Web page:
The Effect of Ensiling Sugar Beets on Preservation Characteristics, Nutrient Profile, and in Situ Disappearance

Ian R. McGregor, Jan G.P. Bowman, Chad M. Page, Ashton Hubbard, Marley Manoukian, Whitney C. Stewart, Megan L. Van Emon


The objective of this project was to determine if sugar beets could be ensiled with hay or soybean meal with or without a liquid mold inhibitor and the impact on nutrient composition, pH, and aerobic stability. A 3 x 2 factorial experiment where hay (control; H) or sugar beets mixed with either hay (SBH) or soybean meal (SB) were ensiled at a rate of 50:50 (as fed) without the mold inhibitor. The mold inhibitor (T) was included to create three additional treatments: HT, SBT, and SBHT. All treatments decreased in pH over time (P < 0.01), with the lowest pH value being generated by the SB treatment. Concentrations of NDF increased between d 0 and d 90 for treatments SB and SBT (P ≤ 0.01) and increased between d 90 and d 180 for treatments H, HT, SBH, and SBHT (P ≤ 0.01). Concentrations of ADF also increased among all treatments (P ≤ 0.05). Concentrations of CP increased from d 0 to d 90 for HT and SB treatments (P ≤ 0.01), increased from d 90 to d 180 for the SBT treatment (P ≤ 0.02), increased from d 0 to d 180 for the SBH treatment (P ≤ 0.03), and decreased from d 90 to d 180 for the SB treatment (P ≤ 0.01). The data suggests that sugar beets may be ensiled with hay or soybean meal, with or without a liquid mold inhibitor, without negatively impacting nutrient quality or preservation characteristics of the ensiled mixture.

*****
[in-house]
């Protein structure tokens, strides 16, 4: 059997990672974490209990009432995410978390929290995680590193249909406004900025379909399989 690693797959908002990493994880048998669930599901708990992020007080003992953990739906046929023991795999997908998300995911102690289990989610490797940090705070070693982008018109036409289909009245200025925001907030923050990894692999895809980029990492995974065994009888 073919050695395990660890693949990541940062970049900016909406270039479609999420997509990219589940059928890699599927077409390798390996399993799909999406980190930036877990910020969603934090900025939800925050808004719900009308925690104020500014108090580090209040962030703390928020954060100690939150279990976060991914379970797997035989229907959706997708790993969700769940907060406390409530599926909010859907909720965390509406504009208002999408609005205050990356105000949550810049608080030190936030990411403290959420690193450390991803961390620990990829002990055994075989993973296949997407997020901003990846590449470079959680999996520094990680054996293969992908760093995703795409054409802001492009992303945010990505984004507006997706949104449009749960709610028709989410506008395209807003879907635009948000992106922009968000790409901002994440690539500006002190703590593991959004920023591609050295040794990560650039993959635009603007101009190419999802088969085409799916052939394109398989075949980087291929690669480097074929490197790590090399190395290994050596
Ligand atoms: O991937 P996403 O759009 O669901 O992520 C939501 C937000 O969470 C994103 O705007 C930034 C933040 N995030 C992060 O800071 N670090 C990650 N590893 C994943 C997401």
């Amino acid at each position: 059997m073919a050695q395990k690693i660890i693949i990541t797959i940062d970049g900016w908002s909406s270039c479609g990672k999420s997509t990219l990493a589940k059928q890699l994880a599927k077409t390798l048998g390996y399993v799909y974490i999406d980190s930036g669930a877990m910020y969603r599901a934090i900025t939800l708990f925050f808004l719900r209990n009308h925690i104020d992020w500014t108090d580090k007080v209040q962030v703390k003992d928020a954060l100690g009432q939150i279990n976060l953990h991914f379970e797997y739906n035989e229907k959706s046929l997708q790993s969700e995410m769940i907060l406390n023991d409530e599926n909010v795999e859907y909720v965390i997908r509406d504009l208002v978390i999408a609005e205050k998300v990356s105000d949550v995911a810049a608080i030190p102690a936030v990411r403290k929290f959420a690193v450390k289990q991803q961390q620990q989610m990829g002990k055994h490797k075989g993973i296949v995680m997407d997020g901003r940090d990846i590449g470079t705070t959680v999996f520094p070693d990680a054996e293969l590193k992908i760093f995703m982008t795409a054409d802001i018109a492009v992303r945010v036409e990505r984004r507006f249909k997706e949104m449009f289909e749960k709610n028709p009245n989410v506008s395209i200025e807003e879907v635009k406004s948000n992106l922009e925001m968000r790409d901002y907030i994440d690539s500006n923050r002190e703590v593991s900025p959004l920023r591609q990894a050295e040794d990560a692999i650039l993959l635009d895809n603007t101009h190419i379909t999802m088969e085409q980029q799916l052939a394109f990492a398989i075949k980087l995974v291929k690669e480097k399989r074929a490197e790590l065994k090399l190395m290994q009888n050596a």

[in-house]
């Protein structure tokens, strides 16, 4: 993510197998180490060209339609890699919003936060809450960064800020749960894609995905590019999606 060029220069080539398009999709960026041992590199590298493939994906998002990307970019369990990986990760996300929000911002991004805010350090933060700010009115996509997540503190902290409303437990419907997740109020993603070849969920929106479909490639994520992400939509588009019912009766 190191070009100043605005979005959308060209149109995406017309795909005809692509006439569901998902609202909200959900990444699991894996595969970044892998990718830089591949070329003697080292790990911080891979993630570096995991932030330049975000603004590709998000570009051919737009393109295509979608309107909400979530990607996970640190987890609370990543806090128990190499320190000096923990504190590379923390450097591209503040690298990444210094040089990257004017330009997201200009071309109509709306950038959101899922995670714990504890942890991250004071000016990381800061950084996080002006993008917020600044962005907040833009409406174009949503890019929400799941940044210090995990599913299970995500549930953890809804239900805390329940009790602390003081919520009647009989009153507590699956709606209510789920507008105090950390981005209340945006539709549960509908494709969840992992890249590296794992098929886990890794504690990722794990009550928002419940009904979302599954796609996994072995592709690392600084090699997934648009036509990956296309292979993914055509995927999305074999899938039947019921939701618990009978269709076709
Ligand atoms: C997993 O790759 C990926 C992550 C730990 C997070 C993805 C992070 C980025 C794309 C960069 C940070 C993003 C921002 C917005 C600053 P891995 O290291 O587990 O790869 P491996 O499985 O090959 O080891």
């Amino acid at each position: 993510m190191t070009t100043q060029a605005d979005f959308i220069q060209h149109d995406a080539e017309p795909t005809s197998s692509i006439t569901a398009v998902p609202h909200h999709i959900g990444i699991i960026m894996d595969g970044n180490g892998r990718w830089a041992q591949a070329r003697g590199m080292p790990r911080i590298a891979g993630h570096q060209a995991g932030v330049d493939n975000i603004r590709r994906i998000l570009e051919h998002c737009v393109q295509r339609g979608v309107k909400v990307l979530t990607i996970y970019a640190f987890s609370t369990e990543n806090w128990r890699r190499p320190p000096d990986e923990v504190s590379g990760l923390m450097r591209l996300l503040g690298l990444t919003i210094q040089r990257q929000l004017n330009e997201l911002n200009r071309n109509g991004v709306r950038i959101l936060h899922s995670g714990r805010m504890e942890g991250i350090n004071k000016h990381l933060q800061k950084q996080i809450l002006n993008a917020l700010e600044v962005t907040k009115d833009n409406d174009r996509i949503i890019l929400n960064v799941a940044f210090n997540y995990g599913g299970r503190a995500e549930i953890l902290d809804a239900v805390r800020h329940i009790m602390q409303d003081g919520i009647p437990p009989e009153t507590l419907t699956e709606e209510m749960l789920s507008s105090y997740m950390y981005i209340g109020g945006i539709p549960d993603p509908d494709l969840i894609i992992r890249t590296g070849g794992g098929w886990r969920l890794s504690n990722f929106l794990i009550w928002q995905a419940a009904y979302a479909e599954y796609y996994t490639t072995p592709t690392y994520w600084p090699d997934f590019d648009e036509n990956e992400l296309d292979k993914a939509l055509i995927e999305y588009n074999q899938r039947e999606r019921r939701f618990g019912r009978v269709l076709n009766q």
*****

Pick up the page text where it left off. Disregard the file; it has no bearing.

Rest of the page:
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Journal of Agricultural Studies   ISSN 2166-0379


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